By Scott Graber
It is Saturday, early, and I’m in our darkened dining room looking out on a wet deck. Sometime during the night we had a light, lengthy rain and that will translate into grass-cutting later this weekend.
Friday’s Beaufort Gazette tells us that Elizabeth Bergmann has gotten a stop work order bringing the slice-by-slice removal of a live oak, in Port Royal, to a halt. She has also filed an appeal that questions the Town’s issuance of its tree-cutting permit.
For as long as I can remember Beaufort County has been engaged in an internal, internecine debate over the value of its trees. The latest iteration of that battle is being fought just off 12th Street in Port Royal. But skirmishes are a reliable part of our history.
As these things happen the developer gets his paperwork filed and his permission to cut. The hard-hatted, yellow-vested men with chainsaws arrive and begin to slice away limbs before going after the trunk itself. This then brings out a stunned crowd who sometimes convince the men to stop. Sometimes this leads the developer to reconsider. But not often.
When I arrived in Beaufort in 1971, my wife and I played tennis almost every day at the tennis courts on Boundary Street. If memory serves there were only two courts in those long-gone days.
The City of Beaufort decided that more courts were needed — perhaps five — and that meant two oak trees had to come down. We just happened to be on the court when the men with chainsaws made their appearance.
In those days Beaufort had a Town Council but was actually governed by its young, boyishly-handsome Mayor, Henry Chambers. I remember leaving the courts in white shorts and Converse tennis shoes and making our way over to Town Hall, which was then located in the old Carnegie Library.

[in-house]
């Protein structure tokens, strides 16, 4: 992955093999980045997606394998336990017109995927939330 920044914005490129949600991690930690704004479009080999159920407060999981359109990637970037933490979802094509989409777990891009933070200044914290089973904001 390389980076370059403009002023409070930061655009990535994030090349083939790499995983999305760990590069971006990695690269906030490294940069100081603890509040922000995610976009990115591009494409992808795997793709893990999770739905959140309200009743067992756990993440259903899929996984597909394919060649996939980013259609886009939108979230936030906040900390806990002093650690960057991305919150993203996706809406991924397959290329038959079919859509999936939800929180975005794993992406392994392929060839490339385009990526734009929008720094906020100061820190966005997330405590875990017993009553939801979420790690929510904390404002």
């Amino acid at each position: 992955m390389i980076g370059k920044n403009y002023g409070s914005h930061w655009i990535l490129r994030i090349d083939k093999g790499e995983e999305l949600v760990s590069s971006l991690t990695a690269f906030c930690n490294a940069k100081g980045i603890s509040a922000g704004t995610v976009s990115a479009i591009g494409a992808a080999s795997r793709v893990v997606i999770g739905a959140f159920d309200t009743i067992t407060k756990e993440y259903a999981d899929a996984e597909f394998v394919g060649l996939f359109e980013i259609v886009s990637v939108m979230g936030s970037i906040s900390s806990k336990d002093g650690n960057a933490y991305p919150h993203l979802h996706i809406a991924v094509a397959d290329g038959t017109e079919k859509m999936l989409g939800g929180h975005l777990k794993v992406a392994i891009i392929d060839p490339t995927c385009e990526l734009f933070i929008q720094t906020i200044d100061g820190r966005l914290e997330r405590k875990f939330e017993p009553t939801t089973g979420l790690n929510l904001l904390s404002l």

Chambers stopped the meeting, put our little delegation on the agenda, and after 10 minutes of discussion ruled that the trees should be spared at the expense of one of the proposed tennis courts. I remember leaving Town Hall thinking, “Yes. By damn. This is how democracy works!”
Later, when Susan and I moved to Port Royal, this scenario played itself out in a less happy fashion. Usually the oak tree stood in the way of an underground (gasoline) storage tank that would be needed by a forthcoming convenience store. I was given to believe that the convenience store broke even on the sale of gas, but it needed the lure of gasoline sales for the profits made on Pepsi-Cola, mini-donuts and Cheetos. But whatever the formula the Town of Port Royal needed the tax revenue.
I was told that the taxes collected from convenience stores, car wash facilities and fast food restaurants along Ribaut Road were absolutely necessary to pay tab for the Town’s fire trucks, police cruisers and the salaries of its employees. The question came down to whether the Town wanted to preserve its tree canopy or pay for the cost of its ever-increasing healthcare benefits.
Some years later a grocery store came to Beaufort needing a vast, soccer field-sized parking lot. It seems to me that the development regulations dictated the number of spaces and that number dictated the removal of a dozen oak trees. But I believed that the real issue — the underlying issue — were the taxes that would be lost if the store was not built. Later, annexation gave an advantage (to the developer) as well.
Apparently the Port Royal ordinance requires that the Town consider five criteria before granting permission to cut. Also, the developer must look at “design alternatives” which might translate into a smaller house and the argument of less money to the developer. But in many places, especially in Florida, mature trees are considered an asset.
The Wall Street Journal (April 21, 2021) tells us that Walter Acree, a businessman in South Florida, uses trucks, barges and a 300-ton crane to move “trophy trees” onto the lots of the ultra-rich. “A unique or particularly old tree, like a piece of art, is also a great conversation piece. Lastly, it means that high-net-worth buyers don’t have to wait for a newly planted tree to grow on their site.”
It appears that developers are beginning to understand that a mature tree is an asset. But that may mean a smaller, uniquely-designed house that works its way around the ancient trunk.
Scott Graber is a lawyer, novelist, veteran columnist and longtime resident of Port Royal. He can be reached at email@example.com.